If sound intolerance were a 2005 Marks & Spencer food porn ad, people would refer to it like this: “This is not just sensitivity, this is a hyperacusis noise sensitivity.”Read More
“Is life with MS that comfortable, then? God, no. Absolutely not. You just have to learn how to live with it. Somehow I found a way to tap goodness from those negative connotations because I listened to its actual narrative by refusing to make a mountain out of a molehill. So, even when facial pain is also called “the suicide disease”, even when MS fatigue can knock me senseless in less than five minutes, and even when I feel awful inside despite not looking sick, I am just cool with the whole lot because there simply is no other way.”Read More
“Other disorders that cause facial pain should be ruled out before trigeminal neuralgia is diagnosed. Some disorders that cause facial pain include postherpetic neuralgia (nerve pain following an outbreak of shingles), cluster headaches, and temporomandibular joint disorder (TMJ, which causes pain and dysfunction in the jaw joint and muscles that control jaw movement). Most people with TN eventually will undergo a magnetic resonance imaging (MRI) scan to rule out a tumour or multiple sclerosis as the cause of their pain.”Read More
A war zone. It seemed like a war zone. Sound effects of an AK47 gun amid MRI vibrations and banging noises usually taking place on construction sites. Tinnitus adding an overlay I can miss like never before. Magnetic resonance imaging is a godsend to ill people. In regards to MS, it gives a clear view […]Read More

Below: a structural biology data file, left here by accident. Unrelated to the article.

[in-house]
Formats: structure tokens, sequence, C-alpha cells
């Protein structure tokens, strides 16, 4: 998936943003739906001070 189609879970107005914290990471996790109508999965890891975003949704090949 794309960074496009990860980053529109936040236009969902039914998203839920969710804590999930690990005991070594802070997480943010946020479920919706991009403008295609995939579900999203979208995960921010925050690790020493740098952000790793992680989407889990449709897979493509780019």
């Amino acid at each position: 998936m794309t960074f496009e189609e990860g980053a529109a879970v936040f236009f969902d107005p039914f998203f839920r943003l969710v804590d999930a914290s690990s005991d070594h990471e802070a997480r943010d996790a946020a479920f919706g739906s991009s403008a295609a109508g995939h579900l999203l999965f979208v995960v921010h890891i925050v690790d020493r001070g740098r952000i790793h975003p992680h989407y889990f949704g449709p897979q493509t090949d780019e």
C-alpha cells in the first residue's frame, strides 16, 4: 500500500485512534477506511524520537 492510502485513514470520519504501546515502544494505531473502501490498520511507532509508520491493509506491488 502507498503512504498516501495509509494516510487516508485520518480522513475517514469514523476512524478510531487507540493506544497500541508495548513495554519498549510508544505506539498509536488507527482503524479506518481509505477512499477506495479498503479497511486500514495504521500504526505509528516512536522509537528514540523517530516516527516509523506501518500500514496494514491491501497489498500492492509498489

BrainFacts.org BrainFacts.org – Neuromyths SharpBrains ©Willeke Van Eeckhoutte and Ireland, Multiple Sclerosis & Me, 2011-2014. Unauthorised use and/or duplication of this material without express and written permission from this blog’s author and/or owner is strictly prohibited. Excerpts and links may be used, provided that full and clear credit is given to Willeke Van Eeckhoutte and […]Read More
Therein lies the disconnect: the way others want me to be, and me not being able to keep up. How many of us have pretended to be well enough to walk another 500 meters? How many say they are OK when they feel pain in their limbs, their eyes and in their soul? How many say they will be able to go to work when they were awake half the night because of pain?
Unwillingly we are put in a non-self-imposed isolation; we are put there by our illness, and quite often by the outside world. Our mental functioning is now processed differently because of our illness.